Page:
Today’s NewsStand – September 4, 2019

Featuring hospital and health care headlines from the media and the Web.

Iowa News

University of Iowa Hospitals and Clinics researchers looking into ways to cure blindness
Researchers at the University of Iowa Hospital and Clinics are looking into some early findings to treat people who are blind. The researchers are using a study that involves gene replacement and mice. They’re looking to regenerate nerve structures in the eye disrupted by a gene mutation. They hope that can help form new synapses, which are the structures in the retina that send signals to the brain, telling it when light is detected, ultimately giving the person sight. (KCRG)

UnityPoint Health-St. Luke’s opens new transitional care center
In late 2017, UnityPoint Health-Cedar Rapids officials announced plans to build a skilled nursing and rehabilitation facility in northeast Cedar Rapids. Called St. Luke’s Center for Healthy Living, the $14.9 million facility would provide short-term recovery and rehabilitation space. It’s designed as a transitional space for patients who don’t necessarily need care in an acute hospital setting but are not well enough to return home. That includes patients recovering from a broken hip, a stroke, heart failure and other medical conditions that require hospital stays. (Cedar Rapids Gazette)

Cass County raising awareness During National Suicide Prevention and Awareness Month
September is National Suicide Prevention and Awareness month and Cass County Health System’s Senior Life Solutions team is working to raise awareness. On Aug. 30, the Cass County Board of Supervisors proclaimed September to be Suicide Prevention and Awareness Month for all of Cass County. “This proclamation recognizes that mental health conditions are real and prevalent in our communities, and that all of us have a role to play in promoting mental wellness and preventing suicide,” said Karmen Roland, RN, Program Director of Senior Life Solutions. (Atlantic News Telegraph)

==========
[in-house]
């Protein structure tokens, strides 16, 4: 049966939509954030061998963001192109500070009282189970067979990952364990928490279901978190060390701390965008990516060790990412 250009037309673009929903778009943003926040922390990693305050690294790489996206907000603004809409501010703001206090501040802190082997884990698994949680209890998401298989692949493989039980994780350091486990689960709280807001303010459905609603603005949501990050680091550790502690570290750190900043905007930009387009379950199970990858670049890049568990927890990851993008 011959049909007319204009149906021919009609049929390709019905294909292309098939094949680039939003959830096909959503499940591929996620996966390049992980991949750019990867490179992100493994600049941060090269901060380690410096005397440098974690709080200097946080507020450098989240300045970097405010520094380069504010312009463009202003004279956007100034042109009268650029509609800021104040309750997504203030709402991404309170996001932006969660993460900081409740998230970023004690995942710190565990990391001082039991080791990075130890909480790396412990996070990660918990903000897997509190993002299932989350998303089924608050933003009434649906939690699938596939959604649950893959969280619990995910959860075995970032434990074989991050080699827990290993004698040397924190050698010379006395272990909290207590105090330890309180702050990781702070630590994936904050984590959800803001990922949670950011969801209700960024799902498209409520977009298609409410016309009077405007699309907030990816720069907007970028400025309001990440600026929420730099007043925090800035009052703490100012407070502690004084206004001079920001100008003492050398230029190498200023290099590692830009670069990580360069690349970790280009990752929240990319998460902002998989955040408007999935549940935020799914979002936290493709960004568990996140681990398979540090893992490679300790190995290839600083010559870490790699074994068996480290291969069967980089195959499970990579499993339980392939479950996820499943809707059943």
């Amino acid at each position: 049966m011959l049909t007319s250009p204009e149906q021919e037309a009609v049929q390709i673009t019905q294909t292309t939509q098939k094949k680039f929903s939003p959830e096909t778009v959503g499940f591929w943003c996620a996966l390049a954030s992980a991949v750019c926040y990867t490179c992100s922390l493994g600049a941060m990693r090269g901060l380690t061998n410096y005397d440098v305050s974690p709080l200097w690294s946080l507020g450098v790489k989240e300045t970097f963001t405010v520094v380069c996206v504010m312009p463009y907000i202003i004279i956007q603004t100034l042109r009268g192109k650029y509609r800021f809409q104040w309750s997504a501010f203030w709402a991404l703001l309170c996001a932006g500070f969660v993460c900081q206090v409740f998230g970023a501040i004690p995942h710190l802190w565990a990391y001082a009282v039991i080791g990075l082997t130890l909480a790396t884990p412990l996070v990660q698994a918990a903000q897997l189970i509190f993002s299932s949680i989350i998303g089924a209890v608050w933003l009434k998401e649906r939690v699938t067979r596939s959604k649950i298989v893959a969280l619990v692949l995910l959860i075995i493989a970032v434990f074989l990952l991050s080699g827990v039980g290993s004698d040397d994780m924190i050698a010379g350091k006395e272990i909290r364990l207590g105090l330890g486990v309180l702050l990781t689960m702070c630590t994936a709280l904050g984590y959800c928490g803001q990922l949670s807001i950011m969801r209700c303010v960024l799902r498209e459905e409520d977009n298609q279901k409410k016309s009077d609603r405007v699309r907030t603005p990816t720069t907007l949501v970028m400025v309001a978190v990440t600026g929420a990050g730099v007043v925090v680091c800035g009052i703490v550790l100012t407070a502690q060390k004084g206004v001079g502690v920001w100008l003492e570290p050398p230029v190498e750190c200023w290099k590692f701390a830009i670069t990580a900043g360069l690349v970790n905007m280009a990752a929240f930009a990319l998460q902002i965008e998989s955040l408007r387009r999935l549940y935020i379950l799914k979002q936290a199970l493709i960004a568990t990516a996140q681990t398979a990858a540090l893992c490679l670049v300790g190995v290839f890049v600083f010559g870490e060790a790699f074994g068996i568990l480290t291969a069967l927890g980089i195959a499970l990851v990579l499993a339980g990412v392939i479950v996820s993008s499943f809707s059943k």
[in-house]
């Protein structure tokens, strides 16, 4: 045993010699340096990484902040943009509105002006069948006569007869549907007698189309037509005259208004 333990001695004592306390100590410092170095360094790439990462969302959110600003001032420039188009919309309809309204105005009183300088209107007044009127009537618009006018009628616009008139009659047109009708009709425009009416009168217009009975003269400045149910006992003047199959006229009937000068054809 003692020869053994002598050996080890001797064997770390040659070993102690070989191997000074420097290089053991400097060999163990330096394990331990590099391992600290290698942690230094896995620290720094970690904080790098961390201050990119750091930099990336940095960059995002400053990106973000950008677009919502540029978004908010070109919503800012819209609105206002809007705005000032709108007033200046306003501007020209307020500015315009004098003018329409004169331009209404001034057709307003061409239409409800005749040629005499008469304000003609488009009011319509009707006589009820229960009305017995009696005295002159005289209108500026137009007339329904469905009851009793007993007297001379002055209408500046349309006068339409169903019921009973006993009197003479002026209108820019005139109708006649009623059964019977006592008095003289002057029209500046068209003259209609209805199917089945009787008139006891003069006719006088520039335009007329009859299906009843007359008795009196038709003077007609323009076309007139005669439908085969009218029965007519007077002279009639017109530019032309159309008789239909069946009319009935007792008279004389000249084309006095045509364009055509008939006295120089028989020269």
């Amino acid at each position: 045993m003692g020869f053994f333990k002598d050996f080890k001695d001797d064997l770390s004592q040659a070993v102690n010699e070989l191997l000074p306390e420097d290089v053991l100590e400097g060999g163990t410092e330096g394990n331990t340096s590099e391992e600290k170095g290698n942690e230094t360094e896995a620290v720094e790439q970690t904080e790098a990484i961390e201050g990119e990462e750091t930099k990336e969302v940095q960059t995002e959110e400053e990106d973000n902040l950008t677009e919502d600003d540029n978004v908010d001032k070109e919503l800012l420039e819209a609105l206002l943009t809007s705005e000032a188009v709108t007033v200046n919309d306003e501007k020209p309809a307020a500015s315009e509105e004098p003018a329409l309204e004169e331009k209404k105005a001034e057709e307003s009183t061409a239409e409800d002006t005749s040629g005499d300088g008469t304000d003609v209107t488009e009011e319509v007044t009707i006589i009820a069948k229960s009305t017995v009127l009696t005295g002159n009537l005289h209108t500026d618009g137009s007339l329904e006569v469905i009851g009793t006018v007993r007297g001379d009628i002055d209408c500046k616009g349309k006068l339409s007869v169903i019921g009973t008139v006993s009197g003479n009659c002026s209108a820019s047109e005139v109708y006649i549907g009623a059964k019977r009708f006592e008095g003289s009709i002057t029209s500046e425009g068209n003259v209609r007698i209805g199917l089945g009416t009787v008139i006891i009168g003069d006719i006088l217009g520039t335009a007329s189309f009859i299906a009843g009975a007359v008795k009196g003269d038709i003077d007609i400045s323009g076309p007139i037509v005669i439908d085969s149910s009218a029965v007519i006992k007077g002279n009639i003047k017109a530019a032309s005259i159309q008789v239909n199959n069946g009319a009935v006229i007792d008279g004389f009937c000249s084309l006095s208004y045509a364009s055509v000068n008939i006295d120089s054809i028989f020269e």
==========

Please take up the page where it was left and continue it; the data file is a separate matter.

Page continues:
National News

What would Trumpcare look like? Follow GOP’s ‘choice and competition’ clues
While many Capitol Hill Republicans would like to avoid another public debate about whether to repeal the Affordable Care Act, President Trump and his appointees keep bringing it up — promising their own health plan that would be “phenomenal” and make the GOP “the party of health care.” Behind the pronouncements lies a dilemma: whether or not to stray beyond efforts underway to improve the nation’s health care system — loosening insurance regulations, talking about drug prices and expanding tax-free health savings accounts — to develop an overarching plan. (Iowa Public Radio)

As Missouri trims its Medicaid rolls, families say they’ve been kicked off unfairly
In recent months, eligible families across Missouri say they’ve been arriving at doctors’ appointments to learn their children have been unwittingly dropped from the program and are unable to receive the required medical care. Health care providers, advocates for children and parents raised an alarm when Missouri’s Medicaid enrollment began to decrease steadily last year. Between May 2018 and May 2019, the number of enrollees in Missouri dropped nearly 11%. By comparison, national enrollment decreased a little more than 2% in that same time period. (KCUR)

Idaho’s Medicaid expansion saga continues after first-round of proposed restrictions are rejected
A months-long debate over Medicaid expansion is still not over, even though the Idaho Legislature approved it last session – doing so with some restrictions. Some of those restrictions are now being rejected at a federal level. Last week, the Centers for Medicare and Medicaid Services (CMS) rejected the state’s waiver that would have allowed Idahoans who make between 100 to 138 percent of the federal poverty level to be on the state exchange plans, rather than Medicaid, even though they qualify for it. (KTVB)